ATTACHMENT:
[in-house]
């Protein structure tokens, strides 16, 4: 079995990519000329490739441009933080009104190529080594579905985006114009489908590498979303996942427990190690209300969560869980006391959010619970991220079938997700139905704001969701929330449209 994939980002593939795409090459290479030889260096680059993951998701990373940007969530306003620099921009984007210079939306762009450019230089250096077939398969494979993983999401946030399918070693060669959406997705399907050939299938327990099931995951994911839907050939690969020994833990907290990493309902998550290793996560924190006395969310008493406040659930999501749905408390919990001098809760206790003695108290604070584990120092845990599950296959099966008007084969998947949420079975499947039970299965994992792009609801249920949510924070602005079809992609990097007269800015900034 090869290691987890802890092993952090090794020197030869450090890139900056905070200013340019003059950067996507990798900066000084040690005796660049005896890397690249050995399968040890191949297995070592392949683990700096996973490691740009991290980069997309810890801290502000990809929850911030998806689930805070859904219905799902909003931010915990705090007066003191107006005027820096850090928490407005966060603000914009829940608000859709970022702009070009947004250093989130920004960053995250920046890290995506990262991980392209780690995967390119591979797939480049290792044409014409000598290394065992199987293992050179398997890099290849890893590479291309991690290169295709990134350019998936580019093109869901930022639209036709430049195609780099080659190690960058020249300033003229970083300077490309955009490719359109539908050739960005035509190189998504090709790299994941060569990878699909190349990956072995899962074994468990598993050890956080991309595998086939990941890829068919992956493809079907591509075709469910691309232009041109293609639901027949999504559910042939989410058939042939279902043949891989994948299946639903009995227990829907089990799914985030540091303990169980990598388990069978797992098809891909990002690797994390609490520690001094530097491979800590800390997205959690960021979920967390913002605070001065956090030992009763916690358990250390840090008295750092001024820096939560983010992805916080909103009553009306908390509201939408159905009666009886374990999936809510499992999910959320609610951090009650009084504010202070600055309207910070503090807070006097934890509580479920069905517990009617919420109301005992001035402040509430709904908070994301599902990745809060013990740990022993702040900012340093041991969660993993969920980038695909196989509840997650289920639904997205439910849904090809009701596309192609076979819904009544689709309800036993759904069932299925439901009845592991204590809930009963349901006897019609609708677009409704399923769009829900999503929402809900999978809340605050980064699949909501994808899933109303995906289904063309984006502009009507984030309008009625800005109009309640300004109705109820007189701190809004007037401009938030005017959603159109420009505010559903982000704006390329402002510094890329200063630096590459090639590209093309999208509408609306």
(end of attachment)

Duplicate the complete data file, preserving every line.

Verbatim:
[in-house]
């Protein structure tokens, strides 16, 4: 079995990519000329490739441009933080009104190529080594579905985006114009489908590498979303996942427990190690209300969560869980006391959010619970991220079938997700139905704001969701929330449209 994939980002593939795409090459290479030889260096680059993951998701990373940007969530306003620099921009984007210079939306762009450019230089250096077939398969494979993983999401946030399918070693060669959406997705399907050939299938327990099931995951994911839907050939690969020994833990907290990493309902998550290793996560924190006395969310008493406040659930999501749905408390919990001098809760206790003695108290604070584990120092845990599950296959099966008007084969998947949420079975499947039970299965994992792009609801249920949510924070602005079809992609990097007269800015900034 090869290691987890802890092993952090090794020197030869450090890139900056905070200013340019003059950067996507990798900066000084040690005796660049005896890397690249050995399968040890191949297995070592392949683990700096996973490691740009991290980069997309810890801290502000990809929850911030998806689930805070859904219905799902909003931010915990705090007066003191107006005027820096850090928490407005966060603000914009829940608000859709970022702009070009947004250093989130920004960053995250920046890290995506990262991980392209780690995967390119591979797939480049290792044409014409000598290394065992199987293992050179398997890099290849890893590479291309991690290169295709990134350019998936580019093109869901930022639209036709430049195609780099080659190690960058020249300033003229970083300077490309955009490719359109539908050739960005035509190189998504090709790299994941060569990878699909190349990956072995899962074994468990598993050890956080991309595998086939990941890829068919992956493809079907591509075709469910691309232009041109293609639901027949999504559910042939989410058939042939279902043949891989994948299946639903009995227990829907089990799914985030540091303990169980990598388990069978797992098809891909990002690797994390609490520690001094530097491979800590800390997205959690960021979920967390913002605070001065956090030992009763916690358990250390840090008295750092001024820096939560983010992805916080909103009553009306908390509201939408159905009666009886374990999936809510499992999910959320609610951090009650009084504010202070600055309207910070503090807070006097934890509580479920069905517990009617919420109301005992001035402040509430709904908070994301599902990745809060013990740990022993702040900012340093041991969660993993969920980038695909196989509840997650289920639904997205439910849904090809009701596309192609076979819904009544689709309800036993759904069932299925439901009845592991204590809930009963349901006897019609609708677009409704399923769009829900999503929402809900999978809340605050980064699949909501994808899933109303995906289904063309984006502009009507984030309008009625800005109009309640300004109705109820007189701190809004007037401009938030005017959603159109420009505010559903982000704006390329402002510094890329200063630096590459090639590209093309999208509408609306």